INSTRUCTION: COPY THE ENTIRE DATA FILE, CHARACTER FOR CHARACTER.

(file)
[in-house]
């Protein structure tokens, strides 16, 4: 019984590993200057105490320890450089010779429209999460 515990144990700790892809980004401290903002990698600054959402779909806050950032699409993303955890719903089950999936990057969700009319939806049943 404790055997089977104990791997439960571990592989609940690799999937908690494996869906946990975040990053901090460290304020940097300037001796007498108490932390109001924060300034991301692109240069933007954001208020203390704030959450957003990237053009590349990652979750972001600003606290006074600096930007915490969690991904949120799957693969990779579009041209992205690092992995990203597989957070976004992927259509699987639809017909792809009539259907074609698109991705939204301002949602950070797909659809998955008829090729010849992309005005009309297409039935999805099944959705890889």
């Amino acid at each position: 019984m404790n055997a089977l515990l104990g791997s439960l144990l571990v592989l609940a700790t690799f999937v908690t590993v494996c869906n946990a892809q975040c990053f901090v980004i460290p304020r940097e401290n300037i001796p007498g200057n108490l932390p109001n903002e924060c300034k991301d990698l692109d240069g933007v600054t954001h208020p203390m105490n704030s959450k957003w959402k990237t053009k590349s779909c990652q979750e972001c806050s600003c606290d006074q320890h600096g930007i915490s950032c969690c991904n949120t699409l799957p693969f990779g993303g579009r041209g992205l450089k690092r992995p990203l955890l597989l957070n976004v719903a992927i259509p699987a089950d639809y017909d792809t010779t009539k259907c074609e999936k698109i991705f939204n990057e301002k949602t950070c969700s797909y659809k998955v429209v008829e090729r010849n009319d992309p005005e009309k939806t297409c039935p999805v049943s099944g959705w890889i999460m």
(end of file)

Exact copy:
[in-house]
């Protein structure tokens, strides 16, 4: 019984590993200057105490320890450089010779429209999460 515990144990700790892809980004401290903002990698600054959402779909806050950032699409993303955890719903089950999936990057969700009319939806049943 404790055997089977104990791997439960571990592989609940690799999937908690494996869906946990975040990053901090460290304020940097300037001796007498108490932390109001924060300034991301692109240069933007954001208020203390704030959450957003990237053009590349990652979750972001600003606290006074600096930007915490969690991904949120799957693969990779579009041209992205690092992995990203597989957070976004992927259509699987639809017909792809009539259907074609698109991705939204301002949602950070797909659809998955008829090729010849992309005005009309297409039935999805099944959705890889």
């Amino acid at each position: 019984m404790n055997a089977l515990l104990g791997s439960l144990l571990v592989l609940a700790t690799f999937v908690t590993v494996c869906n946990a892809q975040c990053f901090v980004i460290p304020r940097e401290n300037i001796p007498g200057n108490l932390p109001n903002e924060c300034k991301d990698l692109d240069g933007v600054t954001h208020p203390m105490n704030s959450k957003w959402k990237t053009k590349s779909c990652q979750e972001c806050s600003c606290d006074q320890h600096g930007i915490s950032c969690c991904n949120t699409l799957p693969f990779g993303g579009r041209g992205l450089k690092r992995p990203l955890l597989l957070n976004v719903a992927i259509p699987a089950d639809y017909d792809t010779t009539k259907c074609e999936k698109i991705f939204n990057e301002k949602t950070c969700s797909y659809k998955v429209v008829e090729r010849n009319d992309p005005e009309k939806t297409c039935p999805v049943s099944g959705w890889i999460m």